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Thursday, January 11, 2007

To Make The People Smile Again by George Wheeler

I was talking with a friend recently about the new movie Pan's Labyrinth. Neither of us had seen the movie yet. I said that I was sort of interested in it since in was set in Spain during the civil war in the 1930s. My friend who is 38 and well educated, about to get a PhD, knew nothing about the Spanish Civil War. I was a little shocked by this. I guess I think that it is something everyone should know about since it was such a pivotal point in the events of the 20th Century.

The BBC World Service radio is presenting a drama set in the war. The play can be heard on the internet for a couple more days, until late Friday Jan. 12th 2007. I wish there could archive these things somewhere, but I guess there are rights issues involved.

To Make The People Smile Again by George Wheeler
Dramatized by Steve Chambers
With Ben Crowe as George Wheeler.
Directed and Produced by Marion Nancarrow

The play begins with a young British man George Wheeler signing on to join the International Brigades to travel to Spain an assist in the support of the republican government . In 1936 General Franco backed by The Catholic Church and various other interests including the Nazis and the Italian fascists rebelled against the government which was engaged in land reform. An International Brigade was formed to help in the struggle. This was made up of American and British Communists, socialists and anarchists. The we follow the young man George to Spain and see the struggle through his eyes in this excellent factual production. The play includes a few recordings of the voices of actual aged survivors.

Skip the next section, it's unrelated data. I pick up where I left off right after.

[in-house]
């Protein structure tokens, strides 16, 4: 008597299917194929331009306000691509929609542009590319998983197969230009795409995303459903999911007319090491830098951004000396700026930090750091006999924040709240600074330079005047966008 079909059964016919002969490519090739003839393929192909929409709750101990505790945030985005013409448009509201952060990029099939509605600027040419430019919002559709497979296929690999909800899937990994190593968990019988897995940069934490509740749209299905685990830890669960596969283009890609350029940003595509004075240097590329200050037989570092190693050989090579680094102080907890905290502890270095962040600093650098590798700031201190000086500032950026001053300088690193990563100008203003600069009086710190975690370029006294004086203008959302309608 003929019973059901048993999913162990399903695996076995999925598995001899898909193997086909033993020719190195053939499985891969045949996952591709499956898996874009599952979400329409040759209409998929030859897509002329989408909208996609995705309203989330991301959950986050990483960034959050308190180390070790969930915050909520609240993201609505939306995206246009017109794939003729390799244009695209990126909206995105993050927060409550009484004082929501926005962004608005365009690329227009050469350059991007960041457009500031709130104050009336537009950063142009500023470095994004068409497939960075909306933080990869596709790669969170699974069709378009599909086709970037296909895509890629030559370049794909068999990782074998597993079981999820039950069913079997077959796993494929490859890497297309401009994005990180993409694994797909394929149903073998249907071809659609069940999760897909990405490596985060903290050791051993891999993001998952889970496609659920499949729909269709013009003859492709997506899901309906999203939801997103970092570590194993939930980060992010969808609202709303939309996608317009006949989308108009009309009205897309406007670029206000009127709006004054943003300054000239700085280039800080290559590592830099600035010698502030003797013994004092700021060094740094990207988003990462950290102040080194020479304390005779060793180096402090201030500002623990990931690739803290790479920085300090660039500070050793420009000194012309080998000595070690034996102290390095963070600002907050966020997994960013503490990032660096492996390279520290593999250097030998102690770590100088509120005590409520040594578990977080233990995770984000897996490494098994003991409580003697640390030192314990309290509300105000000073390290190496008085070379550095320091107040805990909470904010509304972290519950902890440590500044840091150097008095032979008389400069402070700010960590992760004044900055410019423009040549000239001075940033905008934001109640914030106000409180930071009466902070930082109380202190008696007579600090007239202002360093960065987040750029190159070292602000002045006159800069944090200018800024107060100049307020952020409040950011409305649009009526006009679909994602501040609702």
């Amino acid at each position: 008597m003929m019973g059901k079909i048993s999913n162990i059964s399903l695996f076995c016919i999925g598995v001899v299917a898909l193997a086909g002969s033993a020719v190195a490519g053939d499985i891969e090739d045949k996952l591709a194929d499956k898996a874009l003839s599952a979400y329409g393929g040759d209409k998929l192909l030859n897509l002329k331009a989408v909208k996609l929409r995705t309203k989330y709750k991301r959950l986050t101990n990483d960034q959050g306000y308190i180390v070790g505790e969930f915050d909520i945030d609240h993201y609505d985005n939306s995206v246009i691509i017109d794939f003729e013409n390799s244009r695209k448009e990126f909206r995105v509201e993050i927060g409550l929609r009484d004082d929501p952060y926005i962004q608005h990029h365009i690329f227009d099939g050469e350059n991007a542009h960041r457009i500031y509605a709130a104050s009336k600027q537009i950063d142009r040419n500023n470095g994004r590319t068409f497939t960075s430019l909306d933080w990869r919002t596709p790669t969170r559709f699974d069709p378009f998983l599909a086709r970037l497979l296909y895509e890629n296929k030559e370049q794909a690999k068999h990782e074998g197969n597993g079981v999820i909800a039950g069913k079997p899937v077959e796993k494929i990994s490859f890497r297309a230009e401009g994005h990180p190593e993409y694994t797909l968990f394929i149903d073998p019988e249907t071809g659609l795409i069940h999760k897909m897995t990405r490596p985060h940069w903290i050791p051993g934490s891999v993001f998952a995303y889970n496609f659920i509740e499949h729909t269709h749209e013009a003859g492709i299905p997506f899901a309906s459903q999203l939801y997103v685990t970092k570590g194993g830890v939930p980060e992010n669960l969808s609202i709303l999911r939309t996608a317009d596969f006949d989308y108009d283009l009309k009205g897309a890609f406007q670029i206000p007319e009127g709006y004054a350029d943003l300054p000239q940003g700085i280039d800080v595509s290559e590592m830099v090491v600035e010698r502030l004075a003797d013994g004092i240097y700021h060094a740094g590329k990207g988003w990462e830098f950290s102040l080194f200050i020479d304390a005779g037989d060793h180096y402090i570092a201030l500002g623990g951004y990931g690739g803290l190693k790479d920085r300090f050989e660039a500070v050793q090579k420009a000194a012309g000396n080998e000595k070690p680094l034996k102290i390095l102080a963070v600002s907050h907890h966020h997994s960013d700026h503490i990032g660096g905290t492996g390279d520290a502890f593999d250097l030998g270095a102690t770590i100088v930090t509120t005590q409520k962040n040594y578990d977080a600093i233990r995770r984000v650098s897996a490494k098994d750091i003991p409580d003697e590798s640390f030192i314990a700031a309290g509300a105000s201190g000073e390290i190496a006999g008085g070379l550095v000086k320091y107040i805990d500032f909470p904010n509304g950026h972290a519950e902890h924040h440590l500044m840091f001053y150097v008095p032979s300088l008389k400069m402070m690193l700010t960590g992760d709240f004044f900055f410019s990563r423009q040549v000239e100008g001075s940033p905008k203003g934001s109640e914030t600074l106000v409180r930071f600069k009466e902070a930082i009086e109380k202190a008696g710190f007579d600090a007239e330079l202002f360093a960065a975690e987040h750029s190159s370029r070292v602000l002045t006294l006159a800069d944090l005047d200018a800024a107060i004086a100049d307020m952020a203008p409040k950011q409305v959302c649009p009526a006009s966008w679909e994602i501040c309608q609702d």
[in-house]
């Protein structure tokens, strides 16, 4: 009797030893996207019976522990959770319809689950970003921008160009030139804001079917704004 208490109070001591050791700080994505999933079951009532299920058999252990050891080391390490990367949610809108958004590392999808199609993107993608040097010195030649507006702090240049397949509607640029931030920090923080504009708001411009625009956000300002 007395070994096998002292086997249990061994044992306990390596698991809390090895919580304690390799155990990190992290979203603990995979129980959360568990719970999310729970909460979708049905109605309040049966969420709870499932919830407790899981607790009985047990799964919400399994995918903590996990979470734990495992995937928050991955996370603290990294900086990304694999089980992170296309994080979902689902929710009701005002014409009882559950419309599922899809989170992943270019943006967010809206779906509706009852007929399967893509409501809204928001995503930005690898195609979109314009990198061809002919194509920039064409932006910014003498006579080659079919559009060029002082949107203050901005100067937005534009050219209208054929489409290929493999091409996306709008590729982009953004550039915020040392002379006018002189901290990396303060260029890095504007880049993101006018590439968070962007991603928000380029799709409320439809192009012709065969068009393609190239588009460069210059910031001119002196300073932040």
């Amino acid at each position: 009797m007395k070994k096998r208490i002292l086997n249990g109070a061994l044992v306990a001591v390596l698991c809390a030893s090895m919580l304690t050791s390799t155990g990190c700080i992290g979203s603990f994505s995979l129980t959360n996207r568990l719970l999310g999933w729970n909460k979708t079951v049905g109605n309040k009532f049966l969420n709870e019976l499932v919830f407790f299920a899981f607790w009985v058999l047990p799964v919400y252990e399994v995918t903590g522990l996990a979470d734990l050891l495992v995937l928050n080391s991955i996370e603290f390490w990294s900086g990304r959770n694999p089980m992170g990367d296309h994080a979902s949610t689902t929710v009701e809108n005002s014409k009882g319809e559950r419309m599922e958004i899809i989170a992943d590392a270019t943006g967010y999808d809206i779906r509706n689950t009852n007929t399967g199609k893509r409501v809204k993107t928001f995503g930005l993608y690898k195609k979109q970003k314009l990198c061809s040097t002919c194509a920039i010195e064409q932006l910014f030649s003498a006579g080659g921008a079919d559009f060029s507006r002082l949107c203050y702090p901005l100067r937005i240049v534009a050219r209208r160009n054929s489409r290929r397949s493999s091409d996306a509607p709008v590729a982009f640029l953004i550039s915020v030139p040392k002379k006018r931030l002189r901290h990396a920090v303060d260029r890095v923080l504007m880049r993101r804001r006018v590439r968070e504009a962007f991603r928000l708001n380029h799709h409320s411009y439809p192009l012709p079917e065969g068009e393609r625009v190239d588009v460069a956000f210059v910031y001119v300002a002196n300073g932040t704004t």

This play presents the internal difficulties of the various political forces involved with the international brigades. This is also discussed in George Orwell's memoir of his time in Spain, Homage to Catalonia.
The play has a very human story. It's not at all a dry history lesson and is a very good introduction to the war. It is an entertaining and informative radio drama. The so called "free world" didn't help at all. There was no aid to the republic from the USA or British governments. Only individual citizens and communists, socialist parties and anarchists organizations helped . The Soviet Union helped for a while, but perhaps in the end somehow betrayed or abandoned the struggle. It's didn't end up so good for the cause of freedom. Franco won and was the dictator of Spain for the next 40 years.
The BBC World Service Drama is presenting a series of plays about heroes. The story of Mr. Wheeler and the International Brigades could not be more fitting in such a series.

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